Are Wearables Really Worth It?

Wearable technology is bound to usher in an entirely new experience for it’s users, but are the devices really worth the price? From the Google Glass to the the Apple Watch, wearable devices promise an extra level of convenience, but at what cost? Will the price-points scare away the casual crowd?

In this day and age, there are very few technological advances that could have the practicality and perceived necessity of a cell phone or MP3 player. Having a consistent line of communication is important, having a watch that keeps one from reaching in their pocket…less so.

The appeal of the Apple Watch and Google Glasses can almost be perceived as mirrors of the accessories they revolutionize. Some people are really into collecting sunglasses and watches, some people see zero need for them. Even if an accessory comes with unique features, it won’t mean much to people who don’t care to accessorize.

Modern smartphones do nearly everything, and now that they’re bigger, they’re destroying the feasibility of tablets. We’re nearing a future where core devices are so advanced that they’re all you need, especially considering the tremendous price tags of accessories.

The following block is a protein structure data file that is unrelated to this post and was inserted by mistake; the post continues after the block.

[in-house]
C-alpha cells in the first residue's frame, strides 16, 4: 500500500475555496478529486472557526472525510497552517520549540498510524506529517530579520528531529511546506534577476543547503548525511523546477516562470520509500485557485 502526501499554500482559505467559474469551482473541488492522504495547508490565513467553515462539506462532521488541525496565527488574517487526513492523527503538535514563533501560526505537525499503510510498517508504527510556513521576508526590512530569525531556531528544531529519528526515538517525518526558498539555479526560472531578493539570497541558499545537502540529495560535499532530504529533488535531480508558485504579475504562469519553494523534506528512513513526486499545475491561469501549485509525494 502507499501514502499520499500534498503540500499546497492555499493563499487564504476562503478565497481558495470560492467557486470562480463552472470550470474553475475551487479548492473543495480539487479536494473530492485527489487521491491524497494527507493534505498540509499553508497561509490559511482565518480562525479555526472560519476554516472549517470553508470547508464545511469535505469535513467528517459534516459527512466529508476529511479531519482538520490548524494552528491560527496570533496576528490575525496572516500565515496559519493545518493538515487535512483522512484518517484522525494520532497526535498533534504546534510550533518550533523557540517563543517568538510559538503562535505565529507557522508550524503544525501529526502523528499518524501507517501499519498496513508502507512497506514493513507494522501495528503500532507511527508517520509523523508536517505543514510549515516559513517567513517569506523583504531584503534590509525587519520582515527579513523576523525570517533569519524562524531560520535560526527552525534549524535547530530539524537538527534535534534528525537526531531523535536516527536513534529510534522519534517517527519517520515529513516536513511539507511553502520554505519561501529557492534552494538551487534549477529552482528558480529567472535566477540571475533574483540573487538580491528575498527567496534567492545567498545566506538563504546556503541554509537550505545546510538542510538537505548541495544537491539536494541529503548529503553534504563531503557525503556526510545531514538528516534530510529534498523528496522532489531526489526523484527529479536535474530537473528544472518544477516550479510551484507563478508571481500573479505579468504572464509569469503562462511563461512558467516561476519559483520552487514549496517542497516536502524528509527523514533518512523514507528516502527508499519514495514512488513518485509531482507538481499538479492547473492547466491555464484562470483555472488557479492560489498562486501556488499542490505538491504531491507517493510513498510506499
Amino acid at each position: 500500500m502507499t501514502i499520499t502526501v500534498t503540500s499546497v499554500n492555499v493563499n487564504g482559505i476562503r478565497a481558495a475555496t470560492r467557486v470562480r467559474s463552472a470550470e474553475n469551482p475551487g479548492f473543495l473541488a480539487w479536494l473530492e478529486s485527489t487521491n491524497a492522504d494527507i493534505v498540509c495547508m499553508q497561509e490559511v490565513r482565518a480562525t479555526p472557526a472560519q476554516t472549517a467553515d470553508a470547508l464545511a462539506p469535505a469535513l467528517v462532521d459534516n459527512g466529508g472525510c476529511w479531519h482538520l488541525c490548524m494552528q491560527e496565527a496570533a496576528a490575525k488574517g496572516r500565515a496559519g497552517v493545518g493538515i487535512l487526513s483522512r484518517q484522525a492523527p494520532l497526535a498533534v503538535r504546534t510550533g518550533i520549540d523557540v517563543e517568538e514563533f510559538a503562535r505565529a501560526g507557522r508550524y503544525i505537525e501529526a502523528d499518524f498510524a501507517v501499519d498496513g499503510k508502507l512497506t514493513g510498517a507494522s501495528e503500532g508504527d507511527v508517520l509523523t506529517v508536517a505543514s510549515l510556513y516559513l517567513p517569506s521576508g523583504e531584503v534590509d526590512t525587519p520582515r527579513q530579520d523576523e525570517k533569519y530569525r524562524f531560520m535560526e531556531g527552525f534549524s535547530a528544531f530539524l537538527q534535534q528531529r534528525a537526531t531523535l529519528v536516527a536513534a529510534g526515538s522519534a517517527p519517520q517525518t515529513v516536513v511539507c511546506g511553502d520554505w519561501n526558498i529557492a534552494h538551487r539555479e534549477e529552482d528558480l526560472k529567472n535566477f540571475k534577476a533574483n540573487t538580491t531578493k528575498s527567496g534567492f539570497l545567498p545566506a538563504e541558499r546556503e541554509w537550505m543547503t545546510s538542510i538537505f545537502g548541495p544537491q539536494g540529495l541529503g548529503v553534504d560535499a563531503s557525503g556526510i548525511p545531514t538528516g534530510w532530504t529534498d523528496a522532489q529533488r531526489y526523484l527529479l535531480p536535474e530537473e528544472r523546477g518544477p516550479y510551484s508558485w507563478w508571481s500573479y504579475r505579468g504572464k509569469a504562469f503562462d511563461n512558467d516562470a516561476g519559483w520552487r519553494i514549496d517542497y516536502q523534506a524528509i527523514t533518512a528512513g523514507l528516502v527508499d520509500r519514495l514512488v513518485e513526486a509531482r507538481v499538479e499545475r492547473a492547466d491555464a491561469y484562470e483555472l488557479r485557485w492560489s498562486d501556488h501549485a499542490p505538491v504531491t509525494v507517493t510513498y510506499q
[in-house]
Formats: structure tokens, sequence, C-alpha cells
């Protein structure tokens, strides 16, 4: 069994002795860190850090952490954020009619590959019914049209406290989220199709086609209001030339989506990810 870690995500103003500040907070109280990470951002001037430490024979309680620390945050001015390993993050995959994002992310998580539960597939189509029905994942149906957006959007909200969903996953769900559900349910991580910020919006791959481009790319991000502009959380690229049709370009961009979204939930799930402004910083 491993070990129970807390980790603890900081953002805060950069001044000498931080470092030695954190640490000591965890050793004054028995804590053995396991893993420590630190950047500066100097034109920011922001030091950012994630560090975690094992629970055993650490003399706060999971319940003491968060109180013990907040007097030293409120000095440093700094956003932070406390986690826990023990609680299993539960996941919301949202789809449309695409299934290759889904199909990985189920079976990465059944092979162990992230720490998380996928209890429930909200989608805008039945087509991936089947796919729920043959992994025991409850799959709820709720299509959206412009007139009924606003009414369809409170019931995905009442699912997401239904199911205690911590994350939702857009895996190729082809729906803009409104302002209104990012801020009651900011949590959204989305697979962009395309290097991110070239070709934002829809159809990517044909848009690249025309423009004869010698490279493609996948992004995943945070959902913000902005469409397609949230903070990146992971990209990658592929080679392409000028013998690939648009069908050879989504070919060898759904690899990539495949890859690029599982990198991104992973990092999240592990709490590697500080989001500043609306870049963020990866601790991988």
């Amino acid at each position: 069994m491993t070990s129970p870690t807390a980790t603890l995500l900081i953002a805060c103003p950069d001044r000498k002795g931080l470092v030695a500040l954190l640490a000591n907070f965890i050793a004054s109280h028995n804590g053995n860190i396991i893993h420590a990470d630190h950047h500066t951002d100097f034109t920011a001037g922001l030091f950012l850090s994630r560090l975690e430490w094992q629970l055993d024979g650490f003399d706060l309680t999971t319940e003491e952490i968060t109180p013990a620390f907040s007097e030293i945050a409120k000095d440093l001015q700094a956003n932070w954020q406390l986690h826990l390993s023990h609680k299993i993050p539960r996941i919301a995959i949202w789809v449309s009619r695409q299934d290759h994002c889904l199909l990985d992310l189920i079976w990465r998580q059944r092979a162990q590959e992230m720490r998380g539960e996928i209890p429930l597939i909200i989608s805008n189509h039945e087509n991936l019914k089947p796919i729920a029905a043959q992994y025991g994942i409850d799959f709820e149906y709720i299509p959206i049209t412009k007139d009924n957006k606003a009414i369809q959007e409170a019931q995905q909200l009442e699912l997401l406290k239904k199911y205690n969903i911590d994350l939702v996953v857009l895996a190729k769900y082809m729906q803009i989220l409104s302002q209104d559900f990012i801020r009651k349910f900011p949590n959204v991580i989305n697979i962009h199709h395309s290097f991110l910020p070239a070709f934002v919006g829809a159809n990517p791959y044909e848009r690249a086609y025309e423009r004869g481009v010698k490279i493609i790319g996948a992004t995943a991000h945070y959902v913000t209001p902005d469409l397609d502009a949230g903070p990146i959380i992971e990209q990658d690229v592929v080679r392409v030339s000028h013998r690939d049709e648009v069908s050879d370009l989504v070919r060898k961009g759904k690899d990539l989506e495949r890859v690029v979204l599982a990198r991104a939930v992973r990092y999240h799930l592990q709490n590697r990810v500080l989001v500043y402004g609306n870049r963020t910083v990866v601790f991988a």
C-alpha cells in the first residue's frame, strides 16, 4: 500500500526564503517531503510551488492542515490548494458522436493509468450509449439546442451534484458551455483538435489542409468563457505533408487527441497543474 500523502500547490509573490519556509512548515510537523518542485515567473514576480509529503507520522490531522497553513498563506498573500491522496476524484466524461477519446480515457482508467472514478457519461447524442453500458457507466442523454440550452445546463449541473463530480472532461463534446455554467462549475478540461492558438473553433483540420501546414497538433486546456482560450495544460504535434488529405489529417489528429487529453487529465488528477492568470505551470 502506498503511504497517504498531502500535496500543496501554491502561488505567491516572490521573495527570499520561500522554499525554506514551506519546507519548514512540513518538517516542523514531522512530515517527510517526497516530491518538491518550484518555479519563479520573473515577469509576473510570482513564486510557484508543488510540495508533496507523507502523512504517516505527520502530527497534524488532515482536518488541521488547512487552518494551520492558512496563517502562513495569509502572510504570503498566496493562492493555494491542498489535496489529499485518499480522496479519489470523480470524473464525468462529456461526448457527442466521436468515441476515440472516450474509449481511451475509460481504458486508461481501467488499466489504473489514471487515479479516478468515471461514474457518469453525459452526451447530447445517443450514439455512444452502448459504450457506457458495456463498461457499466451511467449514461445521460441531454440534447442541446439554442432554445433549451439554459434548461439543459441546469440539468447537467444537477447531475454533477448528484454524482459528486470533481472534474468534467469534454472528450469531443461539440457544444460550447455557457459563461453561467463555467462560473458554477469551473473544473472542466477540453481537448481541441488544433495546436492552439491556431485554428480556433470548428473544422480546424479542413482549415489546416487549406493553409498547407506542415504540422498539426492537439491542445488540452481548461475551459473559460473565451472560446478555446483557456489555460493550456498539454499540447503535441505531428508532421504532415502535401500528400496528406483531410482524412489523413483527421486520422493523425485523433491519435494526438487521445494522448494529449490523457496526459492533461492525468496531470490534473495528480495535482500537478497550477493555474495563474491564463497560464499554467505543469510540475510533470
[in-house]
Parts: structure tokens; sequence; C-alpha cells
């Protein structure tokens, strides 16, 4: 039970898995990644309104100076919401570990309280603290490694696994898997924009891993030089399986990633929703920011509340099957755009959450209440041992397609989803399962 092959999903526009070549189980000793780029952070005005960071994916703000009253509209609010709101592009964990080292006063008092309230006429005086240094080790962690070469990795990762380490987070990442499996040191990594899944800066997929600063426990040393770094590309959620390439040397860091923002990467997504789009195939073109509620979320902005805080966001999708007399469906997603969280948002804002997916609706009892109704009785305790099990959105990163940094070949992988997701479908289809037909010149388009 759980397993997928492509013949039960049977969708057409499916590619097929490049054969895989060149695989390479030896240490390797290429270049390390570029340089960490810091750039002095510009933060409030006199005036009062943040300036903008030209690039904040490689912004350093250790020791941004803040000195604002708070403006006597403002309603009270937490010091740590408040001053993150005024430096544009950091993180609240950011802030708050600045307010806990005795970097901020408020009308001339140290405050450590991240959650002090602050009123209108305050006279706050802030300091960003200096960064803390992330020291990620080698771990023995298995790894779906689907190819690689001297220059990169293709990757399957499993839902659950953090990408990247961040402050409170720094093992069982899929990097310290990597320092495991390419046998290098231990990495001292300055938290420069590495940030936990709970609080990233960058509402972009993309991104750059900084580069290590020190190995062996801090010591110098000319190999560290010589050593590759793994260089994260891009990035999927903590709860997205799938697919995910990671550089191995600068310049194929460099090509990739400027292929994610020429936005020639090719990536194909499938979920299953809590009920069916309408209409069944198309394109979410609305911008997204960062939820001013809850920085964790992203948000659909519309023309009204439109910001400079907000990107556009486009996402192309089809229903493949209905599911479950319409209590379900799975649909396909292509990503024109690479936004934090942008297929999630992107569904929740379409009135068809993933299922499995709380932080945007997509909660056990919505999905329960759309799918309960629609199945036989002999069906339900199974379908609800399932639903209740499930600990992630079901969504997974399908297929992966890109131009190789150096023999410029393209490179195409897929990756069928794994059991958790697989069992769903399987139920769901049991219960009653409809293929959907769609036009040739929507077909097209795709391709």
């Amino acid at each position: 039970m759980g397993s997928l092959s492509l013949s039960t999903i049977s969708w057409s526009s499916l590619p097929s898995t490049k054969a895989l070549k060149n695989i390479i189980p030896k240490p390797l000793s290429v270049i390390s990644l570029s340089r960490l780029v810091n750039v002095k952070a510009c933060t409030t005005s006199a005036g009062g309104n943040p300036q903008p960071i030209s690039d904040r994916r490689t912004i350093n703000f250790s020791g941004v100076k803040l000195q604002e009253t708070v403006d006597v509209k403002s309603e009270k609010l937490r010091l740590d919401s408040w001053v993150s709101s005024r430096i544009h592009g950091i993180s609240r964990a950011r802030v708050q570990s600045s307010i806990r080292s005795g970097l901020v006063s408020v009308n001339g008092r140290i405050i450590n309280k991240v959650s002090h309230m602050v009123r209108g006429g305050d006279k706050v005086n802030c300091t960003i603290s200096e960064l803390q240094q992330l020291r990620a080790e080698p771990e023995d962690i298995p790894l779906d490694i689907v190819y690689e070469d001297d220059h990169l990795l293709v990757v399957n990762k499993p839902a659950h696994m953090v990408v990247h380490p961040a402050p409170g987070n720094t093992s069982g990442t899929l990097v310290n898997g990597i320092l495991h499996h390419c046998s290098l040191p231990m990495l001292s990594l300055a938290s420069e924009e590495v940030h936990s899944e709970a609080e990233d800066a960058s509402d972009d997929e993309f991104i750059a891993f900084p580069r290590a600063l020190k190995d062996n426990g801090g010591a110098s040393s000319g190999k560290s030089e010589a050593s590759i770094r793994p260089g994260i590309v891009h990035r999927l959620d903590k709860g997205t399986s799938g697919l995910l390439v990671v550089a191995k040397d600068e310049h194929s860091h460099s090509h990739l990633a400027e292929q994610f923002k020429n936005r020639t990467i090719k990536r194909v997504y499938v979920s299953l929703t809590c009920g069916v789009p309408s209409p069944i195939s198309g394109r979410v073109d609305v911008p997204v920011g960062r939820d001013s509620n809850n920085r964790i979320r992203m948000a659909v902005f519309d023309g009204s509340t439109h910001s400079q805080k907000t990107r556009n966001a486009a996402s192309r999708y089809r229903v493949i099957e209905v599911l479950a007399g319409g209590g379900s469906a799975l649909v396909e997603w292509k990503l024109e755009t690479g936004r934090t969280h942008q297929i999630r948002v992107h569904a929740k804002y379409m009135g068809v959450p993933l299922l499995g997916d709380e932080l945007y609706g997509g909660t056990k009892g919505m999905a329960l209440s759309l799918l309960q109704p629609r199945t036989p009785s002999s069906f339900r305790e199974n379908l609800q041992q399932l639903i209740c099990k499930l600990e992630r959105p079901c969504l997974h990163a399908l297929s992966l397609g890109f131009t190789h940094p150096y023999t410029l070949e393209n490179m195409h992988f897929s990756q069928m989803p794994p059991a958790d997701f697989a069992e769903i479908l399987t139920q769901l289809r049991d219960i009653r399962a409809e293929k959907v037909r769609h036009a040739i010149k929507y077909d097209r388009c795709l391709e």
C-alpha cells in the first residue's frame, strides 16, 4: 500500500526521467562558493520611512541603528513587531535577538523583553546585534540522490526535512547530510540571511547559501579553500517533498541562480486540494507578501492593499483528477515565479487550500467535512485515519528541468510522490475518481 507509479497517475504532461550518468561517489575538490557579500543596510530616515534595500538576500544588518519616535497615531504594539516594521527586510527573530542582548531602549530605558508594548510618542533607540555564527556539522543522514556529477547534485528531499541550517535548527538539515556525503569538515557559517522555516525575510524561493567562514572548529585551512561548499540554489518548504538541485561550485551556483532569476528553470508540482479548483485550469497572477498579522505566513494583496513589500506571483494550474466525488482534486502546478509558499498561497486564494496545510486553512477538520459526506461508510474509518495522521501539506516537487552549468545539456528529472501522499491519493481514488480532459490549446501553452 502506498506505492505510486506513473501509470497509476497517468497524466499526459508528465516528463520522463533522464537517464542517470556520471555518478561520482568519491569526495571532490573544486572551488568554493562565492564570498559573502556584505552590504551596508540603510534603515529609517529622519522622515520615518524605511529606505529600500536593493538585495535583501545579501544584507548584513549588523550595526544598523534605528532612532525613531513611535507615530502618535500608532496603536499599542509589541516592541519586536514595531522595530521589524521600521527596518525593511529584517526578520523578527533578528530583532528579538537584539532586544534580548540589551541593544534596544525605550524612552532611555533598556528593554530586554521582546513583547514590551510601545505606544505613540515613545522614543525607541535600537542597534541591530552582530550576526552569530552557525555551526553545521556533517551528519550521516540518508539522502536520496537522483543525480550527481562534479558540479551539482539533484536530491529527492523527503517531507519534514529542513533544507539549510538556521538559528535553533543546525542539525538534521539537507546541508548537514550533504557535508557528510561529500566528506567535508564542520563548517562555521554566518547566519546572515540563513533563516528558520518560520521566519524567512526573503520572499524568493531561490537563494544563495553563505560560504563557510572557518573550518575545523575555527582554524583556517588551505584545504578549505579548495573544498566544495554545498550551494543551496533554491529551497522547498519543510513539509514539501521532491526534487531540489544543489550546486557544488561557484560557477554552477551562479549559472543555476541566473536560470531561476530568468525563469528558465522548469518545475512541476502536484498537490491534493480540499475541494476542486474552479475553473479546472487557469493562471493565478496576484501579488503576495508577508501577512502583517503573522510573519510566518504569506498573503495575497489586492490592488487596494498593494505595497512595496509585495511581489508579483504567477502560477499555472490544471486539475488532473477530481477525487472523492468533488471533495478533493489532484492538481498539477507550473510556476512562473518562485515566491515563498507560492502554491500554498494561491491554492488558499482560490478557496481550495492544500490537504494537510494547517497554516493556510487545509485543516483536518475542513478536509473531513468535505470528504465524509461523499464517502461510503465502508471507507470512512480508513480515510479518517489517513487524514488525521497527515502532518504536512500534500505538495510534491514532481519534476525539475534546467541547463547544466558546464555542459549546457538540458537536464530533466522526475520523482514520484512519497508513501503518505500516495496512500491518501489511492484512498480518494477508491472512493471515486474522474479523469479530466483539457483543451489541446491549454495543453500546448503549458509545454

The prevailing sentiment in most Apple Watch reviews are appreciation for the convenience of the device. It allows a user to check texts, emails and Apps without ever reaching for a phone. It’s an exciting prospect, but how many people are willing to pay upwards of 350 just to reach for their phone less?

There are some careers/lifestyles where any boost to productivity is paramount. There are also techies who have a table full of devices just to have them. That’s a decent market to start out with, but will wearable technology really break into the mainstream? It’s could be argued that much of the hype with wearables, like with tablets, is due to excitement about new technology. Once the luster wears off, the reality may loom that they’re not really necessary, especially at prime prices.